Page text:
What first caught Ms Yvonne Leong’s attention was the price of eggs.

“I used to buy a tray of 10 eggs for less than $3, but the average price for one tray is about $3 to $4 now,” says Ms Leong, 43, who is married and has a 15-year-old daughter.

She also noticed that her grocery and utility bills had gradually gone up.

As part of the “sandwich generation” – those who care for both their children and ageing parents – Ms Leong is acutely sensitive to price changes. She lives with her family and her mother in a four-room Housing Board flat.

Higher prices have prompted Ms Leong to be more careful in her spending. But is she representative of the majority?

Figures released by the Department of Statistics on Monday suggest that others, perhaps those younger, may not be so prudent.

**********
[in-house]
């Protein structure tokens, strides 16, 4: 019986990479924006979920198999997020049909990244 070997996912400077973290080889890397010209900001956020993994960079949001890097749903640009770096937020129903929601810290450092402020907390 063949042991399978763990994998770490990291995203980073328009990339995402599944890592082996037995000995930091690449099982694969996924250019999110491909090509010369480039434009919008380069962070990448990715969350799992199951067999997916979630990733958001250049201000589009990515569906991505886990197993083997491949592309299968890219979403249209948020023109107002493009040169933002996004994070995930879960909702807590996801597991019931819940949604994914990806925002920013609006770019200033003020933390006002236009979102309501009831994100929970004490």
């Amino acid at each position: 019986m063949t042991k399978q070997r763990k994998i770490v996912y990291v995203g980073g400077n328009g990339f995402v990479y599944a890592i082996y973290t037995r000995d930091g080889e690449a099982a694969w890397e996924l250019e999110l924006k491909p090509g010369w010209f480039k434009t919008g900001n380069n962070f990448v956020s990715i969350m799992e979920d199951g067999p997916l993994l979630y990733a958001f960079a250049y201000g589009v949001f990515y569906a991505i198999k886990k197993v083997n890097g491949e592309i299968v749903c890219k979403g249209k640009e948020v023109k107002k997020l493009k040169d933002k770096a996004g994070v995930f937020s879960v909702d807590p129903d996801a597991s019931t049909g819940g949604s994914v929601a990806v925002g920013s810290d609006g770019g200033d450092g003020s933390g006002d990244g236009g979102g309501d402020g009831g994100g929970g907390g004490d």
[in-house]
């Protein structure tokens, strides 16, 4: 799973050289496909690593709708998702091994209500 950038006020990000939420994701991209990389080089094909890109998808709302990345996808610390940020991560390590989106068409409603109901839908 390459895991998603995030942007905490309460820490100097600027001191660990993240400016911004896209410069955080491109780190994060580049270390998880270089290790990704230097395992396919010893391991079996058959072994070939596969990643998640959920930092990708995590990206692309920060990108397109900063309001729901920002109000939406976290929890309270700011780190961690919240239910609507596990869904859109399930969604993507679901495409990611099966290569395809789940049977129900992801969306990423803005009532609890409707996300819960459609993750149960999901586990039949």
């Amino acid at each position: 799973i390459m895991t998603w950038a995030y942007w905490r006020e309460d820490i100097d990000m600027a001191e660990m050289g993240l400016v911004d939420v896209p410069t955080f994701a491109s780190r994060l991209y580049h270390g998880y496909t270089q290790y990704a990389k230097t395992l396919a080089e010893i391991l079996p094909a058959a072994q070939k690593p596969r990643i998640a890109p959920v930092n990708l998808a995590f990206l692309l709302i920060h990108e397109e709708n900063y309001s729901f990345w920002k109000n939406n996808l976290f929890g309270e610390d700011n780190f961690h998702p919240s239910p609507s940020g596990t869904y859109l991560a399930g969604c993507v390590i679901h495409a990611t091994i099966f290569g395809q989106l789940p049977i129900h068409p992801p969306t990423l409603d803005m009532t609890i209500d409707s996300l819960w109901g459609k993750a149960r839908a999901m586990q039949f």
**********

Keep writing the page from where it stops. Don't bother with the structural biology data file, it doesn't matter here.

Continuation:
Overall, retail sales grew year on year to 13.7 per cent in July. This increased by 0.6 per cent from the month before. People spent more on apparel and footwear (68.3 per cent), food and alcohol (53.1 per cent), and watches and jewellery (41.7 per cent) in July than they did in 2021.

This supports a recent study by DBS, which found that discretionary spending had increased among its customers. The study analysed anonymised data of the bank’s 1.2 million retail customers.

Expenditure on items such as entertainment and travel (56.7 per cent) and food (38.7 per cent) saw some of the largest increases over the past year.

Ms Fiona Chong, 29, a creative strategist, says she spends more on food and alcohol now compared to last year. “I hang out with my friends more, whether it’s dinner at a restaurant or drinks at a bar, since restrictions have eased.”

Financial experts are concerned by the trend at a time when income is lagging behind the rise in prices.